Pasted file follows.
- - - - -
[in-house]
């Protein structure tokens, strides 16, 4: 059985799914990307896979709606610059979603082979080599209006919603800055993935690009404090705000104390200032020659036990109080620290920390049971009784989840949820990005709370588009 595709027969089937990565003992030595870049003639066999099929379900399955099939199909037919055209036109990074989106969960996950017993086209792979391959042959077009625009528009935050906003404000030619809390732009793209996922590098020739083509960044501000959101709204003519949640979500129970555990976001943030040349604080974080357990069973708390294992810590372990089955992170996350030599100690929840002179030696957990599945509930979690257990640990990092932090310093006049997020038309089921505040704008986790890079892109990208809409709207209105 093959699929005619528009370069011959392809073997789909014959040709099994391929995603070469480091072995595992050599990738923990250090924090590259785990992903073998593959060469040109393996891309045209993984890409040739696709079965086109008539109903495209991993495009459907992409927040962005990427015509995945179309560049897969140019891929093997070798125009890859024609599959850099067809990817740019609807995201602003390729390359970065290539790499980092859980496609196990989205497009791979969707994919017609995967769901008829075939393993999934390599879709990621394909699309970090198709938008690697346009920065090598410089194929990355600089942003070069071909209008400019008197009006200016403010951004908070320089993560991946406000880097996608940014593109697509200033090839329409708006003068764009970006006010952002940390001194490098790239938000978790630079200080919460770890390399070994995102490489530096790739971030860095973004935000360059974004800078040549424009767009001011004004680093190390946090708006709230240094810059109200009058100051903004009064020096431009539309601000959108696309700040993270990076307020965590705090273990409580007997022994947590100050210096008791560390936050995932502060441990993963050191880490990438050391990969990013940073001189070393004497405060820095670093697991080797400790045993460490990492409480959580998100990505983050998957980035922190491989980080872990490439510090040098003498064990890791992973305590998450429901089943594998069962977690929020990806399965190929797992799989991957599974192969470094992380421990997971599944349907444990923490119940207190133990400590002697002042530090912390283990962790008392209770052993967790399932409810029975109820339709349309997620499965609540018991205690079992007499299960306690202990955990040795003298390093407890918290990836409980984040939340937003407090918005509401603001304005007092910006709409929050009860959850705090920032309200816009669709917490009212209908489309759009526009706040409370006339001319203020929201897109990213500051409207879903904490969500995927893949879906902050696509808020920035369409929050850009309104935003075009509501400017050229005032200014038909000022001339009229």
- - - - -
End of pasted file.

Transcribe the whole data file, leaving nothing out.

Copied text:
[in-house]
């Protein structure tokens, strides 16, 4: 059985799914990307896979709606610059979603082979080599209006919603800055993935690009404090705000104390200032020659036990109080620290920390049971009784989840949820990005709370588009 595709027969089937990565003992030595870049003639066999099929379900399955099939199909037919055209036109990074989106969960996950017993086209792979391959042959077009625009528009935050906003404000030619809390732009793209996922590098020739083509960044501000959101709204003519949640979500129970555990976001943030040349604080974080357990069973708390294992810590372990089955992170996350030599100690929840002179030696957990599945509930979690257990640990990092932090310093006049997020038309089921505040704008986790890079892109990208809409709207209105 093959699929005619528009370069011959392809073997789909014959040709099994391929995603070469480091072995595992050599990738923990250090924090590259785990992903073998593959060469040109393996891309045209993984890409040739696709079965086109008539109903495209991993495009459907992409927040962005990427015509995945179309560049897969140019891929093997070798125009890859024609599959850099067809990817740019609807995201602003390729390359970065290539790499980092859980496609196990989205497009791979969707994919017609995967769901008829075939393993999934390599879709990621394909699309970090198709938008690697346009920065090598410089194929990355600089942003070069071909209008400019008197009006200016403010951004908070320089993560991946406000880097996608940014593109697509200033090839329409708006003068764009970006006010952002940390001194490098790239938000978790630079200080919460770890390399070994995102490489530096790739971030860095973004935000360059974004800078040549424009767009001011004004680093190390946090708006709230240094810059109200009058100051903004009064020096431009539309601000959108696309700040993270990076307020965590705090273990409580007997022994947590100050210096008791560390936050995932502060441990993963050191880490990438050391990969990013940073001189070393004497405060820095670093697991080797400790045993460490990492409480959580998100990505983050998957980035922190491989980080872990490439510090040098003498064990890791992973305590998450429901089943594998069962977690929020990806399965190929797992799989991957599974192969470094992380421990997971599944349907444990923490119940207190133990400590002697002042530090912390283990962790008392209770052993967790399932409810029975109820339709349309997620499965609540018991205690079992007499299960306690202990955990040795003298390093407890918290990836409980984040939340937003407090918005509401603001304005007092910006709409929050009860959850705090920032309200816009669709917490009212209908489309759009526009706040409370006339001319203020929201897109990213500051409207879903904490969500995927893949879906902050696509808020920035369409929050850009309104935003075009509501400017050229005032200014038909000022001339009229």